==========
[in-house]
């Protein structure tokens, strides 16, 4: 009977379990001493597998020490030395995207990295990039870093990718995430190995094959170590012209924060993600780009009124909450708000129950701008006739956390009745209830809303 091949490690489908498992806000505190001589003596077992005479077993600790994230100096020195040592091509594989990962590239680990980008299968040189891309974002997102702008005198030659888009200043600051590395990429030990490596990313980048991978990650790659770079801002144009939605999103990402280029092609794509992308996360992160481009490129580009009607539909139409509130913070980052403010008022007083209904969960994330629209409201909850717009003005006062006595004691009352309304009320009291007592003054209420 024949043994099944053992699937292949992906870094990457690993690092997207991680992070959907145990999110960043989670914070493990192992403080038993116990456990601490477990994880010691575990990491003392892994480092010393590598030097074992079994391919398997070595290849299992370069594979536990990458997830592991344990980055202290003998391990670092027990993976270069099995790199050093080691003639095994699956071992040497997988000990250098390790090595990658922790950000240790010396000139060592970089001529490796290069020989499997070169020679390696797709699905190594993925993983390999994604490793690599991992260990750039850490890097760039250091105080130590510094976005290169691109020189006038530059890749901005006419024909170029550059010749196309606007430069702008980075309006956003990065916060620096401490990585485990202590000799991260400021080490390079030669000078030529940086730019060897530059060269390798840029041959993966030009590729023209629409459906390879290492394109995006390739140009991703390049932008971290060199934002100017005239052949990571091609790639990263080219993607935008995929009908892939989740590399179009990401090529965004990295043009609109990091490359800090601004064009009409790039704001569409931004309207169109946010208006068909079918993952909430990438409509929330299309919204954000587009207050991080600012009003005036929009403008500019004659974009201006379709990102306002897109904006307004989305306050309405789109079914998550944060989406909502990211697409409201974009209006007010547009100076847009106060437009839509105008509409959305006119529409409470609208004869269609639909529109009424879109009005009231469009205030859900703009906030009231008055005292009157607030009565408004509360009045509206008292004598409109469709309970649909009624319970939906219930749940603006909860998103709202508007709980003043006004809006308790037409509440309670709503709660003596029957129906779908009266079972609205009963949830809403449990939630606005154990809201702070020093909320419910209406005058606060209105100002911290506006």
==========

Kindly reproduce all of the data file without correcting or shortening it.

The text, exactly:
[in-house]
């Protein structure tokens, strides 16, 4: 009977379990001493597998020490030395995207990295990039870093990718995430190995094959170590012209924060993600780009009124909450708000129950701008006739956390009745209830809303 091949490690489908498992806000505190001589003596077992005479077993600790994230100096020195040592091509594989990962590239680990980008299968040189891309974002997102702008005198030659888009200043600051590395990429030990490596990313980048991978990650790659770079801002144009939605999103990402280029092609794509992308996360992160481009490129580009009607539909139409509130913070980052403010008022007083209904969960994330629209409201909850717009003005006062006595004691009352309304009320009291007592003054209420 024949043994099944053992699937292949992906870094990457690993690092997207991680992070959907145990999110960043989670914070493990192992403080038993116990456990601490477990994880010691575990990491003392892994480092010393590598030097074992079994391919398997070595290849299992370069594979536990990458997830592991344990980055202290003998391990670092027990993976270069099995790199050093080691003639095994699956071992040497997988000990250098390790090595990658922790950000240790010396000139060592970089001529490796290069020989499997070169020679390696797709699905190594993925993983390999994604490793690599991992260990750039850490890097760039250091105080130590510094976005290169691109020189006038530059890749901005006419024909170029550059010749196309606007430069702008980075309006956003990065916060620096401490990585485990202590000799991260400021080490390079030669000078030529940086730019060897530059060269390798840029041959993966030009590729023209629409459906390879290492394109995006390739140009991703390049932008971290060199934002100017005239052949990571091609790639990263080219993607935008995929009908892939989740590399179009990401090529965004990295043009609109990091490359800090601004064009009409790039704001569409931004309207169109946010208006068909079918993952909430990438409509929330299309919204954000587009207050991080600012009003005036929009403008500019004659974009201006379709990102306002897109904006307004989305306050309405789109079914998550944060989406909502990211697409409201974009209006007010547009100076847009106060437009839509105008509409959305006119529409409470609208004869269609639909529109009424879109009005009231469009205030859900703009906030009231008055005292009157607030009565408004509360009045509206008292004598409109469709309970649909009624319970939906219930749940603006909860998103709202508007709980003043006004809006308790037409509440309670709503709660003596029957129906779908009266079972609205009963949830809403449990939630606005154990809201702070020093909320419910209406005058606060209105100002911290506006």